The role of nutrition in promoting health throughout the life course.
Understanding the regulation of early life development in order to improve neonatal care and long-term health.
Understanding the biological mechanisms of pregnancy, labour and perinatal brain development.
Effects of nutrition, preterm birth, in vitro fertilisation and exercise on growth, metabolism and the risk of diabetes, obesity and chronic disease in later life.
Discovering how our early nutrition determines our future health and how we can reverse the pathways to obesity and diabetes.
Developing new strategies to treat a disease affecting one in nine New Zealand women.
Applying lessons from biomedicine to improving the health of populations worldwide.
Using concepts from evolutionary and developmental biology to interpret our experimental and clinical research.
Understanding the genetic mechanisms through which the early life environment determines an individual’s adult body type and health profile.
Our research demonstrates the importance of children having a healthy start to life. We have shown that early life nutrition has a profound effect on health throughout life. Our interest in women’s health includes a major programme in breast cancer research.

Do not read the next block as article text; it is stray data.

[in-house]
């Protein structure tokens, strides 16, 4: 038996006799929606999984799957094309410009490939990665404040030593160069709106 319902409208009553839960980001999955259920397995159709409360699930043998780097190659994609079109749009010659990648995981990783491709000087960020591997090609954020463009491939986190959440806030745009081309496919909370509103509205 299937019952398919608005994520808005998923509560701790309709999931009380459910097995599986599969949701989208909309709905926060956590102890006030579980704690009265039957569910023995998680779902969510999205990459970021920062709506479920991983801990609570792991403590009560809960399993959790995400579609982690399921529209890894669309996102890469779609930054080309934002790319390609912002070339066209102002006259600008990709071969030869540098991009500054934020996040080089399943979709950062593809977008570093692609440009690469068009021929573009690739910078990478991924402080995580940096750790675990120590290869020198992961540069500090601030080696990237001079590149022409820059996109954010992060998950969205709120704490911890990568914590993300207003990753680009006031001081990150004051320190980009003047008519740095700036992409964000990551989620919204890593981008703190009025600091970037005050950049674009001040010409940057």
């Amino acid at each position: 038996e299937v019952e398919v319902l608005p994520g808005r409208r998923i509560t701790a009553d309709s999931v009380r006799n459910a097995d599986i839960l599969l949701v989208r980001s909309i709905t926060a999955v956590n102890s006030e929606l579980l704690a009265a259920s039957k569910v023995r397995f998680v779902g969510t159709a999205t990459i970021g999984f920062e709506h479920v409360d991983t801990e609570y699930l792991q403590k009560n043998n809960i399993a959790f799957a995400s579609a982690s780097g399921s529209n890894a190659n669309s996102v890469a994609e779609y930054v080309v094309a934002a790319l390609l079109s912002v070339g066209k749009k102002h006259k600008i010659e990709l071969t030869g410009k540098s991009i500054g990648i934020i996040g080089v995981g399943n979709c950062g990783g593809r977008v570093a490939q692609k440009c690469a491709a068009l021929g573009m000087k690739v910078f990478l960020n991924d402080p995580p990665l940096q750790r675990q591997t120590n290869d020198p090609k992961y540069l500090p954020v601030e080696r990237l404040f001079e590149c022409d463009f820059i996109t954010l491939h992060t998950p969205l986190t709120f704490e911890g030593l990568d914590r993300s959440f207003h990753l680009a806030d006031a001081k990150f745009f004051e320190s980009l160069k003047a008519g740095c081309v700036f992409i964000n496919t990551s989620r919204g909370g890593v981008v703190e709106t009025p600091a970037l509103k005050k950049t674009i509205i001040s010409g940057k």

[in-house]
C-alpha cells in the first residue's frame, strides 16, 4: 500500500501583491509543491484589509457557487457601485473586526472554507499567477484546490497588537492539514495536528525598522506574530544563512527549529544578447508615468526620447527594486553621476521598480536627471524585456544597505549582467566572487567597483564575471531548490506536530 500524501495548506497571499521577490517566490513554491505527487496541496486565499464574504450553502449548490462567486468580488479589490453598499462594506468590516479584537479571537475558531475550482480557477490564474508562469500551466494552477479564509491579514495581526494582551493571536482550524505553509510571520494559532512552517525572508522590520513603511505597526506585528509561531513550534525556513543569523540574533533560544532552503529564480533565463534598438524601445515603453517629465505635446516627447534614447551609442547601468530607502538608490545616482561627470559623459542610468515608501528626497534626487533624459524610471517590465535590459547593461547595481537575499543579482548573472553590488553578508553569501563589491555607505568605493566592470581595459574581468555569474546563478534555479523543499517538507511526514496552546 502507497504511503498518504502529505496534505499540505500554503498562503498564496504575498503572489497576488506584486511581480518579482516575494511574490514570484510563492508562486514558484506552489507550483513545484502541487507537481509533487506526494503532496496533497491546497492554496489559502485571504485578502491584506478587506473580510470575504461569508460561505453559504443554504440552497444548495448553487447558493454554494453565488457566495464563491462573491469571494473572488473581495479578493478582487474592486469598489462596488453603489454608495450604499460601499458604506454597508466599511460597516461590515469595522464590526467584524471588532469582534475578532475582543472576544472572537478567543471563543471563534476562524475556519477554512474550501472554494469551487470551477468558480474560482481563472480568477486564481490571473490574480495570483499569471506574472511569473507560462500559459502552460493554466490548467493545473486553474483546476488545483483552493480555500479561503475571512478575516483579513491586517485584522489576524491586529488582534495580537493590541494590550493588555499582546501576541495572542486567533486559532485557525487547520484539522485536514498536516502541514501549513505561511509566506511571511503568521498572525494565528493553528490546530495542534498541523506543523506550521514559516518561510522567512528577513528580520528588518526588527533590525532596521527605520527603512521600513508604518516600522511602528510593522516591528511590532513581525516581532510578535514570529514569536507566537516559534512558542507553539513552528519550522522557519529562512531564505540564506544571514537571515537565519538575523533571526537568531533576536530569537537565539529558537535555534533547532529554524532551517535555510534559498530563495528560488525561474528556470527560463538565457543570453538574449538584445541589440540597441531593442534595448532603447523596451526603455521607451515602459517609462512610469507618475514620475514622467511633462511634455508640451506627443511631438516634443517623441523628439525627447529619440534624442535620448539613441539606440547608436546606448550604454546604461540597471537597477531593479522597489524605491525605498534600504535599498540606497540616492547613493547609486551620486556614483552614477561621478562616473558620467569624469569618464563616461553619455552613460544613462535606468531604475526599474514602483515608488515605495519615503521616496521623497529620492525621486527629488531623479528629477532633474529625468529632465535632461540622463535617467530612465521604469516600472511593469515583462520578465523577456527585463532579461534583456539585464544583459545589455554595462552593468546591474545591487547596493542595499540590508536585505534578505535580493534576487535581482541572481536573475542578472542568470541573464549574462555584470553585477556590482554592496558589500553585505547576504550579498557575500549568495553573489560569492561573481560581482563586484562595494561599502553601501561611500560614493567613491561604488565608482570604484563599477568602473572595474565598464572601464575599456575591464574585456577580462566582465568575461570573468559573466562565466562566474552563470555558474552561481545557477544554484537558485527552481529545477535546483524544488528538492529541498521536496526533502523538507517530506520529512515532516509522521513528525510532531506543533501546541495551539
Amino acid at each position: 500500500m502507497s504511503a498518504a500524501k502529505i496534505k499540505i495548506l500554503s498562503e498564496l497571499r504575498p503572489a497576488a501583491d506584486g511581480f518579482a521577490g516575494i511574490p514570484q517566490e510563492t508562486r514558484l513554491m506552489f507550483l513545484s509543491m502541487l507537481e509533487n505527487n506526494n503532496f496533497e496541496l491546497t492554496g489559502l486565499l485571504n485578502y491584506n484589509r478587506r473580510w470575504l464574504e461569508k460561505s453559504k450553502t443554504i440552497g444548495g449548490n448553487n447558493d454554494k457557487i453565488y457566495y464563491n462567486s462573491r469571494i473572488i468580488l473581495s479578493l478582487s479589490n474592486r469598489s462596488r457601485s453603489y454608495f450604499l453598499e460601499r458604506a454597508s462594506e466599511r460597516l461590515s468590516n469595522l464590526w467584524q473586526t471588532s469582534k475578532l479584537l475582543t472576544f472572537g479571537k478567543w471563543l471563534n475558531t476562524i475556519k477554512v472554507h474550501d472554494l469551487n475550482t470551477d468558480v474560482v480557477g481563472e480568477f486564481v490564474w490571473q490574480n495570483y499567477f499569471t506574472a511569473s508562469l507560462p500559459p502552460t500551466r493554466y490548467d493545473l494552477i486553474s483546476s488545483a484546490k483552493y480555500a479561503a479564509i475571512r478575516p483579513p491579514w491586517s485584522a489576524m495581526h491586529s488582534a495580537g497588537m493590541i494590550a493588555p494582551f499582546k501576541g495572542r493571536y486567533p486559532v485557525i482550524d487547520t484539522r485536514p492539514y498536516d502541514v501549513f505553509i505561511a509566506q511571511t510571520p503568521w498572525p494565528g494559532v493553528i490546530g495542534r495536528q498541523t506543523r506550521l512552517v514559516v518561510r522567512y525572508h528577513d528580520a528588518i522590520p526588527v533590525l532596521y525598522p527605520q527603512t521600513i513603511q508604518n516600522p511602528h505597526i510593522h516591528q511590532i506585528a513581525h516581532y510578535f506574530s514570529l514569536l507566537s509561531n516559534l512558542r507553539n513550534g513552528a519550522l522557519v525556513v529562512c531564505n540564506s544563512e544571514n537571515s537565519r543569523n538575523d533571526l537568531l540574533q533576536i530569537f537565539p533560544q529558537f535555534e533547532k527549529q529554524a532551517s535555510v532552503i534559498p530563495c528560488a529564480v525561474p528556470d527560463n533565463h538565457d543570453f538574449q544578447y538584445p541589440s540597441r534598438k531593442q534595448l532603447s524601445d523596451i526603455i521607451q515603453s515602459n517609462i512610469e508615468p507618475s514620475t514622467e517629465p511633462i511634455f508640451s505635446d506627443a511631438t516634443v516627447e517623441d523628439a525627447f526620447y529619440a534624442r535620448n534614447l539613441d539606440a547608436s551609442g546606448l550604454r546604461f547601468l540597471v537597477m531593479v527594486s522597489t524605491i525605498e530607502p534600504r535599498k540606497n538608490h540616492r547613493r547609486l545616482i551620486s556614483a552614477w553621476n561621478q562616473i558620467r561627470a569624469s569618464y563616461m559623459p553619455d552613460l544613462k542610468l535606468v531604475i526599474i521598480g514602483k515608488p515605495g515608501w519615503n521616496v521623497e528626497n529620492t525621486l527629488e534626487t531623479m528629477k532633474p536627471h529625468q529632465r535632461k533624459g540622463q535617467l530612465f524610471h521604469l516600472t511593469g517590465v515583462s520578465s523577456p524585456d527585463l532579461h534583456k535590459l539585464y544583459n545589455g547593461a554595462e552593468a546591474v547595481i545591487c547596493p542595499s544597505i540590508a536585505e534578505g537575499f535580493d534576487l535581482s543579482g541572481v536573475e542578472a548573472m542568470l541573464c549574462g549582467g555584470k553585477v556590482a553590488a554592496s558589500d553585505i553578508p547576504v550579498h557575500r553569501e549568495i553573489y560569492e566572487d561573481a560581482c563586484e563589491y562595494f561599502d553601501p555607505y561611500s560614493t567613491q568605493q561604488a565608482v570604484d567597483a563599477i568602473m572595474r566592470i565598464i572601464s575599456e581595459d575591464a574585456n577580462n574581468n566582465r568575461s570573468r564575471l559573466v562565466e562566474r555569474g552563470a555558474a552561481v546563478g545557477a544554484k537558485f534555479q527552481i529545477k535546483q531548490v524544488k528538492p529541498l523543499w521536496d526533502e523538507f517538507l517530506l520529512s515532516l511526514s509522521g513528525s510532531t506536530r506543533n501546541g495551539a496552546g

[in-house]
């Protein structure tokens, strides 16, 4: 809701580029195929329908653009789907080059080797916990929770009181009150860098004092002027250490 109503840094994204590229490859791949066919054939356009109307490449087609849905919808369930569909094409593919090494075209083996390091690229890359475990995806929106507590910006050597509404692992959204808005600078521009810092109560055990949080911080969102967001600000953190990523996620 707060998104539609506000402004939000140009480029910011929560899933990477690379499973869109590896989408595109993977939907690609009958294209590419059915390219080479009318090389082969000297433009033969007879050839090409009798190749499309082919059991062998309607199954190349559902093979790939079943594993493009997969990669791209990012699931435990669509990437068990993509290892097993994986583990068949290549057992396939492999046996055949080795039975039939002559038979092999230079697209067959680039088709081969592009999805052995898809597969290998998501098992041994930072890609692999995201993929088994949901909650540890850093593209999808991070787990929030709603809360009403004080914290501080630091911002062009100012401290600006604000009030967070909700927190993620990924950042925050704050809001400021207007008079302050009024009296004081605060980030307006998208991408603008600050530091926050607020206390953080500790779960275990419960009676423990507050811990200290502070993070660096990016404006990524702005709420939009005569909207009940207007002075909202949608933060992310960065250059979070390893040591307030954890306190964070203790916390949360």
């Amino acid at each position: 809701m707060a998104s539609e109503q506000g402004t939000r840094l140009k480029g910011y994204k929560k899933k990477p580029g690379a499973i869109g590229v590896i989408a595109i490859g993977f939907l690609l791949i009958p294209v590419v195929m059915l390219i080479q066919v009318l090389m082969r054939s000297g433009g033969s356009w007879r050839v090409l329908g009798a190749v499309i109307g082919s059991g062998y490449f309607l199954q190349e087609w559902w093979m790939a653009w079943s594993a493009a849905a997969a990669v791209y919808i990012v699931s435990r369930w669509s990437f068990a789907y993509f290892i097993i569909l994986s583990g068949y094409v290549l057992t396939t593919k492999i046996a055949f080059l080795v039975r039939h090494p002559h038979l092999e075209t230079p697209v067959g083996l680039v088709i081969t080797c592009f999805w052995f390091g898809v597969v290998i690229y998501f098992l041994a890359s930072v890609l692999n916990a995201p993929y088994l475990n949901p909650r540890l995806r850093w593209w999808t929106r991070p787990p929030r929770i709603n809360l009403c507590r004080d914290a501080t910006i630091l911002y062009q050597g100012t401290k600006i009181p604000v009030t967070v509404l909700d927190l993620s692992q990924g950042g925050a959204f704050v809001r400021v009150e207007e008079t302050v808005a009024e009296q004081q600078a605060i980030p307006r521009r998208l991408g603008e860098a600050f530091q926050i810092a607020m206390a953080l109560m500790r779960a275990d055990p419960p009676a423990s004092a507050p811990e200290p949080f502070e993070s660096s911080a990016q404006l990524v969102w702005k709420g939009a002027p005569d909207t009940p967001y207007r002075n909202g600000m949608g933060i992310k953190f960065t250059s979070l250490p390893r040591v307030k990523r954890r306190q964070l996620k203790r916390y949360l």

We have a number of overlapping research themes exploring the ways in which factors in the early life environment affect health throughout the life course and influence the health of following generations. A poor start to life has long term consequences for the health and life prospects of the individuals who are affected and for the communities they live in.
Nutrition is potentially the most important environmental factor determining later life health. Poor antenatal nutrition, both under- and over-nutrition, may lead to chronic metabolic diseases (diabetes, obesity, heart disease) in adulthood, which in turn become major public health issues. As we age, nutrition becomes an important factor in maintaining health and reducing the incidence of disease.